2020 BSF Scientific and Medical Symposium
The Barth Syndrome Foundation will convene its first ever virtual Scientific and Medical Symposium on July 23-24, 2020. The symposium is free and open to researchers, clinicians, community members, and all stakeholders with interests in Barth syndrome.
Featuring 15 presentations spanning BTHS clinical trial results, cardiolipin, cardiomyopathy, metabolism, neutropenia and pathophysiology - this symposium demonstrates the continued breadth and quality of ongoing Barth research. Speaker abstracts are viewable below.
Cardiolipin & Metabolism
Thursday, July 23, 2020; 11:30 AM - 1:30 PM EDT / 17:30 - 19:30 CEST
Featuring recent advancements in cardiolipin and T cell function, plasmalogen synthesis, and the impact of small molecules dichloroacetate, and elamipretide (TAZPOWER clinical trial) in Barth syndrome metabolism, this session illustrates the basic to clinical research breadth of ongoing cardiolipin and metabolic research.
Chaired by Miriam Greenberg, Wayne State University
Dynamic cardiolipin synthesis and remodeling is required for CD8+ T cell immunity - Mauro Corrado, University of Freiburg
Are alkylglycerols the new "vitamins" for Barth patients? - Jose Bozelli Jr., McMaster University
Targeting pyruvate dehydrogenase complex to improve Barth syndrome cardiac function - Charles McCall, Wake Forest School of Medicine
Exploratory metabolomic results from the TAZPOWER study: changes in plasma and urine metabolites in Barth syndrome subjects after 3 months treatment with elamipretide or placebo - Peter Oates, Stealth BioTherapeutics
Thursday, July 23, 2020; 2:00 PM - 3:30 PM EDT / 20:00 - 21:30 CEST
Focused on the Barth syndrome cardinal symptom of cardiomyopathy, this session will open with an introduction from a BTHS-affected individual, and encompass longitudinal cardiac monitoring and results, favorable outcomes of BTHS heart transplantation, and physiological and cardiac results of the recently completed TAZPOWER clinical trial in BTHS-affected individuals.
Chaired by John Jefferies, University of Tennessee
Cardiomyopathy in adolescents and adults with Barth syndrome - Carolyn Taylor, Medical University of South Carolina
Favorable outcomes in heart transplantation for dilated cardiomyopathy associated with Barth syndrome - Yu Li, University of Pittsburgh
Elamipretide in patients with Barth syndrome: A randomized, double-blind, placebo controlled clinical trial followed by 36-week open label extension - Hilary Vernon & Reid Thompson, Johns Hopkins University School of Medicine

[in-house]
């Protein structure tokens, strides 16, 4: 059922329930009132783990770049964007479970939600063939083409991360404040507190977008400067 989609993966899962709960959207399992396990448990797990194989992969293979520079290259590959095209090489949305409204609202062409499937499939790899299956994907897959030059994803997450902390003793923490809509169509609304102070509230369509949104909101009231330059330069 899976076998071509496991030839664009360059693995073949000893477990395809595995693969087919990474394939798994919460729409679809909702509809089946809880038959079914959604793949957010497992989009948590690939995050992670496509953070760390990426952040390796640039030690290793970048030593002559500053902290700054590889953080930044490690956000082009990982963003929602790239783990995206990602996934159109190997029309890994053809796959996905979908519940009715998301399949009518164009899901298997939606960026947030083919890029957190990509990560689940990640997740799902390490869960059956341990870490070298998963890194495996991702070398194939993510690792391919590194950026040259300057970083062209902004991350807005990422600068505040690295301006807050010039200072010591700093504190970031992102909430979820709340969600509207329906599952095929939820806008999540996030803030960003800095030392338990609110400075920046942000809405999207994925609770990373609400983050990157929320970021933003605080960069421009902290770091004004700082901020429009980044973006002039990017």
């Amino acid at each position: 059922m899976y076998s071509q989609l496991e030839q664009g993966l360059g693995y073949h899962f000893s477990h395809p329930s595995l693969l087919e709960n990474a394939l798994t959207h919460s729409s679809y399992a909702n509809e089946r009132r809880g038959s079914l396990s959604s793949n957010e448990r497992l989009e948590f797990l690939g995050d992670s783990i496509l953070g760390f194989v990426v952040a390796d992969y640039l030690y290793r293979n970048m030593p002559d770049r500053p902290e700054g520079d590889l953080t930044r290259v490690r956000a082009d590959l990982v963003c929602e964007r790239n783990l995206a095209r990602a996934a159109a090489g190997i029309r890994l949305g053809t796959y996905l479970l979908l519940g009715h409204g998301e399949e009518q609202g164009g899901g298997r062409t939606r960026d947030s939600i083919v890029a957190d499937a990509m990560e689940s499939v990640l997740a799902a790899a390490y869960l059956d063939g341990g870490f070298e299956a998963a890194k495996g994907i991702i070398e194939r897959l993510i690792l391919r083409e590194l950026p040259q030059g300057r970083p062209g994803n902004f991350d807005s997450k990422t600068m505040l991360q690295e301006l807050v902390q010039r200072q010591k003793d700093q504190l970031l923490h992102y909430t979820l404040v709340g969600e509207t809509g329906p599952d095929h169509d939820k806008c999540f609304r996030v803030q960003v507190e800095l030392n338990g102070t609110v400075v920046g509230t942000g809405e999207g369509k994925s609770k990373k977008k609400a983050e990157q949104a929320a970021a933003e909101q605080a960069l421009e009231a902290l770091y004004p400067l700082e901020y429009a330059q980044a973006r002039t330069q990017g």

Pathophysiology of BTHS
Friday, July 24, 2020; 11:30 AM - 1:30PM EDT / 17:30 - 19:30 CEST
Demonstrating the broad scope of Barth syndrome research, this session features presentations involving Drosophila and exercise intolerance, calcium uptake and arrhythmia findings in the tafazzin knockdown mouse model, mitochondrial stress, prenatal antioxidant findings, and gene replacement therapy proof-of-concept results in the tafazzin knockout mouse model (TAZKO).
Chaired by Bill Pu, Boston Children's Hospital
Muscle-specific expression of tafazzin or spargel (PGC1-alpha) restores exercise tolerance in a Drosophila model of Barth syndrome - Deena Damschroder, Wayne State University
Defective mitochondrial calcium uptake underlies arrhythmias in Barth syndrome - Christoph Maack, University Clinic Wuerzburg
Prenatal antioxidant therapy in a tafazzin knockout mouse model of Barth syndrome - Colin Phoon, New York University
AAV gene therapy prevents and reverses heart failure in a murine knockout model of Barth syndrome - Suya Wang, Boston Children's Hospital
Neutropenia in BTHS
Friday, July 24, 2020; 2:00 PM - 3:30 PM EDT / 20:00 - 21:30 CEST
As neutropenia is also a cardinal symptom of Barth syndrome, this session will be opened by an affected individual, followed by presentations in impaired TAZKO hematopoietic stem cell function, TAZKO neutrophil progenitors, and protein levels, metabolism, and effector functions of neutrophils isolated from affected individuals.
Chaired by Mindong Ren, New York University
Defects in hematopoietic stem cell function in a mouse model of Barth syndrome - Christopher Park, New York University
Neutropenia in Barth syndrome: Endoplasmic reticulum stress and an increased sensitivity to apoptosis - David Sykes, Massachusetts General Hospital
Neutrophil dysfunction and dysregulation in Barth syndrome - Chris Rice, University of Bristol